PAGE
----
Cortical excitability during tonic contraction
We measured the peak-to-peak amplitude of 10 consecutive MEPs during slight tonic contraction of the right APB muscle at approximately 10–15% of maximum force level. Audiovisual feedback of ongoing EMG activity was provided to ensure a constant force level. Stimulus intensity was identical to the stimulus intensity used for the test stimulus during paired-pulse TMS (∼115–125% of resting MT). The peak-to-peak amplitude of the MEP was measured to characterize corticospinal excitability. The same trials were used to measure the duration of the cortically evoked silent period (CSP) which is a marker for the excitability of long-lasting (presumably GABABergic) intracortical inhibition (Siebner et al. 1998; Werhahn et al. 1999). For CSP measurements, EMG traces were rectified but not averaged. The duration of the CSP was measured in each trial and defined as the time from the onset of the MEP to reappearance of sustained EMG activity (Orth & Rothwell, 2004).
Sensorimotor intracortical inhibition
Short-latency afferent inhibition (SAI) and long-latency afferent inhibition (LAI) were studied using the conditioning-test protocol described by Tokimura et al. (2000). An electrical conditioning stimulus was given to the right median nerve at the wrist (cathode proximal) prior to a transcranial test stimulus given to the left M1 (Digitimer D-160 stimulator). The median nerve was stimulated through bipolar electrodes at the wrist (cathode proximal) using a square wave pulse with a pulse width of 500 μs. The intensity was set just above the threshold for evoking a visible twitch of the thenar muscles (approximately three times perceptual threshold). The intensity of the transcranial test stimulus was adjusted to evoke a muscle response in relaxed APB with a peak-to-peak amplitude of approximately 1 mV (approximately 115–125% of resting MT). SAI and LAI were probed at ISIs of 25 and 200 ms, respectively. Fifteen stimuli were delivered at each ISI and randomly intermingled with 15 trials in which MEPs were elicited by the test stimulus alone. The mean amplitude of the conditioned MEP was expressed as percentage of the mean amplitude of the unconditioned MEP. The relative change in MEP amplitude induced by the peripheral stimulus was taken as a measure of SAI and LAI. Trials in which the APB muscle was not fully relaxed were excluded from analysis.
In addition to the main experiment, we performed additional experiments to further characterize the conditioning effects of the 5 Hz rPAS25ms. The experiments were carried out in subgroups of the volunteers who had participated in the main experiment. The 5 Hz rPAS protocol was identical to the main experiment.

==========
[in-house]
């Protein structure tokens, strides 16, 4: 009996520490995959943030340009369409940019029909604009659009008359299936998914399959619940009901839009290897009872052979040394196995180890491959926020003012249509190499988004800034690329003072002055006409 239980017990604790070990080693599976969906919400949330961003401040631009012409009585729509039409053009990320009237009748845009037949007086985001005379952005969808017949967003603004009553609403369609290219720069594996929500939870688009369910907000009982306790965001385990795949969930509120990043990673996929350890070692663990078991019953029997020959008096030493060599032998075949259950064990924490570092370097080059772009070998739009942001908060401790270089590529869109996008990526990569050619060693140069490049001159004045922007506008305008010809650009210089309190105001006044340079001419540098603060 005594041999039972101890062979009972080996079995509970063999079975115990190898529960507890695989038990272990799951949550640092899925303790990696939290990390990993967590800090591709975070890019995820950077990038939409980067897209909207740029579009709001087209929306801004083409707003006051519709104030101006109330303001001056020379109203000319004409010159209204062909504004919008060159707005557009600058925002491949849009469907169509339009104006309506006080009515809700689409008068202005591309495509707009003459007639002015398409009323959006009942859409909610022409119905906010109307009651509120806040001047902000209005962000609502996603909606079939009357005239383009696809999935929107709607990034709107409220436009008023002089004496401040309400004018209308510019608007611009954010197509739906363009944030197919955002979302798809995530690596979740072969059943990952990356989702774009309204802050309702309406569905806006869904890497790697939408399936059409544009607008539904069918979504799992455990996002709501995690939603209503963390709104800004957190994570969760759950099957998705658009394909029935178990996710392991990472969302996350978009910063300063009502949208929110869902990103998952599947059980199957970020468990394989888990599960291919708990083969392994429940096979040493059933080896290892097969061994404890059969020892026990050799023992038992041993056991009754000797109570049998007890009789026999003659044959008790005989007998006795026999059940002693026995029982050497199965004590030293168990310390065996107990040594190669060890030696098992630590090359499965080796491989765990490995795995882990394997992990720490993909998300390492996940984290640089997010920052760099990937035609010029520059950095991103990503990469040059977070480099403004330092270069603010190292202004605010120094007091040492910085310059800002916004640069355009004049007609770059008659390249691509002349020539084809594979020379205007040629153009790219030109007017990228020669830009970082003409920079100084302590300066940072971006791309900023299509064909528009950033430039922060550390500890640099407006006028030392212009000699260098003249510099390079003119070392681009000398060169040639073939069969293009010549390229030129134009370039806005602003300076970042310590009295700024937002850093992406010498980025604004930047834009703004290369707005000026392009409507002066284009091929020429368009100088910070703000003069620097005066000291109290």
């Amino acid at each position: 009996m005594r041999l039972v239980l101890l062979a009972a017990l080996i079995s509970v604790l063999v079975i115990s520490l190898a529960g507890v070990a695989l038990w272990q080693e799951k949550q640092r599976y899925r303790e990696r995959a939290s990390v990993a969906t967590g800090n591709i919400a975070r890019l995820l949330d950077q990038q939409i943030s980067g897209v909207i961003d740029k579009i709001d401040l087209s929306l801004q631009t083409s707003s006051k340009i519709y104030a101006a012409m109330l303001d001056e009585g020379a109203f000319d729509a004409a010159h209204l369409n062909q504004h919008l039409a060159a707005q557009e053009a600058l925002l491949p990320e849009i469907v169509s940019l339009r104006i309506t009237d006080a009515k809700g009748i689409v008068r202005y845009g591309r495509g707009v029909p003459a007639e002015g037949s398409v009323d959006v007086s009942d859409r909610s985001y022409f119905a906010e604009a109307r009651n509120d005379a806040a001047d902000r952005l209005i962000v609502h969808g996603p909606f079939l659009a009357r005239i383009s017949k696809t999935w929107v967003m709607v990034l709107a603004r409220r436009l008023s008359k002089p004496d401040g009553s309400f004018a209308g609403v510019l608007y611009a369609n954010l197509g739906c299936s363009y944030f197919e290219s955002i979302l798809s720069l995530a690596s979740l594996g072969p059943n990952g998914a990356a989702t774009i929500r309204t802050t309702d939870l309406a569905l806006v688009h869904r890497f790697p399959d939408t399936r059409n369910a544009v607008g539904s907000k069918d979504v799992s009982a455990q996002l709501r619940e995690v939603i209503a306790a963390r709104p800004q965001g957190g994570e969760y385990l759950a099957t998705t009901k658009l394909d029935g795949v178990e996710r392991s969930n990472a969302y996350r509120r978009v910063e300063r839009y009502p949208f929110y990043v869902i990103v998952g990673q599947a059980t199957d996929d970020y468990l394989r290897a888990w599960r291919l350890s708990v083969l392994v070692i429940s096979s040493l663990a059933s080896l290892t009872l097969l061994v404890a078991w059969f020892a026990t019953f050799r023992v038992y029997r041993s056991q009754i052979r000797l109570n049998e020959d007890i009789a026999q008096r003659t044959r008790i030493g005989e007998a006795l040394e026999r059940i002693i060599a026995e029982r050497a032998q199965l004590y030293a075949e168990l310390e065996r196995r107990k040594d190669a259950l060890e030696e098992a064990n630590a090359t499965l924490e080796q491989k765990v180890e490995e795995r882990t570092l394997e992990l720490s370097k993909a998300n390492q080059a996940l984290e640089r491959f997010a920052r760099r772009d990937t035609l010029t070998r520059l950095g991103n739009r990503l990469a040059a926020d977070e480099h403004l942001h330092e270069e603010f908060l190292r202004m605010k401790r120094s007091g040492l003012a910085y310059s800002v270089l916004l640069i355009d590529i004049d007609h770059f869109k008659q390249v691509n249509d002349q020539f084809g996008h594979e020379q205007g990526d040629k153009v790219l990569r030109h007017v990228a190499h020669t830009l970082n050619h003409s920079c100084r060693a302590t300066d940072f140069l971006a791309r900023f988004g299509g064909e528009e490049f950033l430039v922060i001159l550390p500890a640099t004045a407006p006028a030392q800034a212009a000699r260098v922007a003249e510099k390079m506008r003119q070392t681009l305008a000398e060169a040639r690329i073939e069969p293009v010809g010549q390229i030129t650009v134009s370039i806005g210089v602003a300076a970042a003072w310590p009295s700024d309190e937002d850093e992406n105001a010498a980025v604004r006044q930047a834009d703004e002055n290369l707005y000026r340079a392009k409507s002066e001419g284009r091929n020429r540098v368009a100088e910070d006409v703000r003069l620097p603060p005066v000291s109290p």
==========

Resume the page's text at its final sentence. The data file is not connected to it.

Influence of the amplitude of the test response on SAI Since focal 5 Hz rPAS increased the amplitude of MEPs evoked by single-pulse TMS over the left M1, it is conceivable that an increase in test pulse efficacy, enlarging the size of the unconditioned test response, might have reduced the magnitude of SAI. In four subjects, we studied how the increase in amplitude of the test MEP affected measurements of the relative strength of SAI after 5 Hz rPAS25ms. SAI was assessed at baseline and 30 min after 5 Hz rPAS25ms. In contrast to the main experiment in which we had used a constant TMS intensity throughout the experiment, the stimulus intensity of TMS was adjusted after 5 Hz rPAS25ms. We reduced the intensity of TMS until stimulation evoked MEPs in the relaxed right APB muscle that were matched in amplitude to preintervention baseline. Otherwise, experimental procedures were identical to those used in the main experiment.
Duration of after effects In six volunteers, measurements were performed at baseline and 1, 6 and 24 h after 5 Hz rPAS25ms conditioning. Apart from the timeline of measurements, experimental procedures were identical to the main experiment.
Somatotopy In six participants, we examined whether the conditioning effects of 5 Hz rPAS25ms were topographically specific to the sensorimotor representations that were conditioned by the rPAS protocol. To this end, we recorded the MEP amplitudes at rest from the right APB, first dorsal interosseus (FDI) and extensor carpi radialis (ECR) muscle at baseline and up to 1 h after 5 Hz rPAS25ms conditioning.
Effects of repetitive nerve stimulation and rTMS alone Since 5 Hz rPAS25ms consisted of 5 Hz repetitive electrical nerve stimulation (5 Hz rENS) and 5 Hz rTMS paired at a constant ISI (i.e. 25 ms), we probed the conditioning effects of 5 Hz rENS and 5 Hz rTMS when given alone. In separate sessions, five participants received 5 Hz rENS at 200% the perceptual threshold given to the right median nerve or 5 Hz rTMS at 90% AMT given to the left M1. The rENS and rTMS sessions were performed at least 1 week apart in a counterbalanced order. The blocks of measurements, as well as the timeline of the experiment, were identical to the main experiment.